Scarleteen Guest Author's blog
This is a guest entry from Dangerous Lilly for the month-long blogathon to help raise awareness and financial support for Scarleteen!
At 15, I was still scared of boys, sort of.
Sure I’d “date” them, and yeah I’d make out with them, but everything else? Terrified. It was because I knew next to nothing about boys, sex, *whispers* penises, and all that good stuff. You learned about sex in one of three places: 6th/7th grade so-called-sex-ed lectures; your equally uninformed friends; your parents (so. mortifying.).
This is a guest post from sex educator Charlie Glickman, part of the month-long blogathon to help support Scarleteen!
Imagine, for a moment, what the world would be like if we took the same approach to money as we do to sex. Imagine trying to hide all evidence of money from children, telling them that it’s not something they should know about. Imagine shaming them for asking questions about it, for expressing an interest in it, and for wanting to experiment with it. Imagine that you never explained how budgets work, or how to balance a checkbook, or how to pay for anything. Then, imagine that when they turn 18, handing them a credit card and saying “good luck with that.”
This is a guest post from Figleaf at Real Adult Sex, and part of the month-long blogathon to support Scarleteen!
Ugh! I’ve got the worst cold today. And here I am writing an entry for the Scarleteen Sex-Ed Blog Carnival. Instead of feeling like an all-American male sexpert I feel roughly as sexy as room-temperature jello.
But that’s actually a perfect hook for this post! When you’re sick, a track coach or personal trainer might be able to give you some good advice, but really, the best person to talk to is a doctor. Similarly, when you’re trying to start a business it’s fascinating to talk to an accountant or patent lawyer. But you’ll get much better advice from your local Small Business Administration. Well, it’s the same thing with sexperts vs sex educators.
This guest post is from Anita Wagner at Practical Polyamory, and is part of the month-long blogathon to help raise funds for Scarleteen!
I grew up in an area that is pretty much to this day an exceedingly conservative part of the United States. When I came of age, good parents zealously guarded their daughters' virtue by attempting to control the what, where, when, and most importantly, who, of their daughters' social lives. Sex ed, after a fashion, was taught in health and hygiene class in about the 7th grade, but this was largely limited to "the birds and the bees," i.e. reproductive system ed geared toward gender, with boys and girls taking separate classes. Certainly there was no mention of sexual anatomy or sexually transmitted infections, and information about birth control would be unthinkable, including how to use a condom.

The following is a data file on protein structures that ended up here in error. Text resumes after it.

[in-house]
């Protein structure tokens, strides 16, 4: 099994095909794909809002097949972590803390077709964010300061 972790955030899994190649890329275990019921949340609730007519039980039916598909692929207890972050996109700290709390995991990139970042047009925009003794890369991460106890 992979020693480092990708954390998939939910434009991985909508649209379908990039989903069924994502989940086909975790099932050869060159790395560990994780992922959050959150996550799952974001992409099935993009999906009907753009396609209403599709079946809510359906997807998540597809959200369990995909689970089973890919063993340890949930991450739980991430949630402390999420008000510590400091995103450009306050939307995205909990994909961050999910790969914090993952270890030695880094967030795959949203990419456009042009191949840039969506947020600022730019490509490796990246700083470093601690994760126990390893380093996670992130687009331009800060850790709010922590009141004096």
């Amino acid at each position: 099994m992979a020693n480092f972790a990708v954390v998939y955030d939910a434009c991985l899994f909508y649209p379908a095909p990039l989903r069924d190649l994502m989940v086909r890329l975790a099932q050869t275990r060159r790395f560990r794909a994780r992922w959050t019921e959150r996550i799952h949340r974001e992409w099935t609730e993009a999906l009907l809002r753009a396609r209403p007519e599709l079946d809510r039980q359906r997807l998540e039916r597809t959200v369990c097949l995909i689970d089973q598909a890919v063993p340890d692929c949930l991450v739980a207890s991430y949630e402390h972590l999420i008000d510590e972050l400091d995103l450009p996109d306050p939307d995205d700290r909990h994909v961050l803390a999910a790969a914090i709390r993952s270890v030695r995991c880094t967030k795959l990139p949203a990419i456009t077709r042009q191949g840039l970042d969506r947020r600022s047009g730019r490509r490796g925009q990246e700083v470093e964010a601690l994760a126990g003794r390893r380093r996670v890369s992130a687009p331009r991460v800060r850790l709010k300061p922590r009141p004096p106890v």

This is a guest post from Wendy Blackheart, at Heart Full of Black, for the Scarleteen blogathon.
Ah, Scarleteen. I can actually remember a time before Scarleteen – they started up in 1998, when I was in 8th grade. See, I went to a school where 99.9% of our sexual health information was from an abstinence only program.
This guest post from Arvan at SexGenderBody is part of a blog carnival to raise awareness and funding for Scarleteen.
In terms of group politics - there are large groups of people who are fighting to prevent you from learning any facts about sex. Facts that can effect your health, income, present, future, career, happiness, ability to have or enjoy sex, choice of sex partners and even the ability to have sex.
People get elected by using sex to scare voters - queer sex, teen sex, unmarried sex, kinky sex, fun sex, sex of any kind. Cultural practices and commonly held beliefs about sex punish or shame people for even discussing sex, much less teaching it to a classroom.
This a guest post from Shay at The S Spot for the Scarleteen Blogathon
I remember one time when I picked up my younger brother from school, I asked him about his day and he told me that there had been an assembly about sex ed. I asked him if he had learned anything interesting and if he had any questions about anything they talked about (figuring that he might be more comfortable talking to me, his older sibling rather than a “real” adult like mom or dad). He did have a few comments about funny things the teachers had said and how uncomfortable many of them had looked. Then he said, “I didn’t know that condoms don’t protect you from infections or AIDS”.
I was flabbergasted.
Part of the 2010 Blogathon to help support Scarleteen. This entry is courtesy of Tess at Urban Gypsy.
If I earned a dollar each time I’ve heard the statement, “I’m surprised you’re so strict,” in relation to my parenting, I’d be basking on a beach in Tahiti now rather than on a Metro North train whisking me off to do a sex ed consult on the Lower East Side. I’d probably be doing sex ed consults in Tahiti; you can take me out of NY but you can’t kill my desire to help people learn more about their sexuality. But back on point, I can always hear the implied, “you with your pierced nose, tattoo, open marriage and non-stop sex talk.”
The funny thing is, my friends may have been surprised but my daughter was not.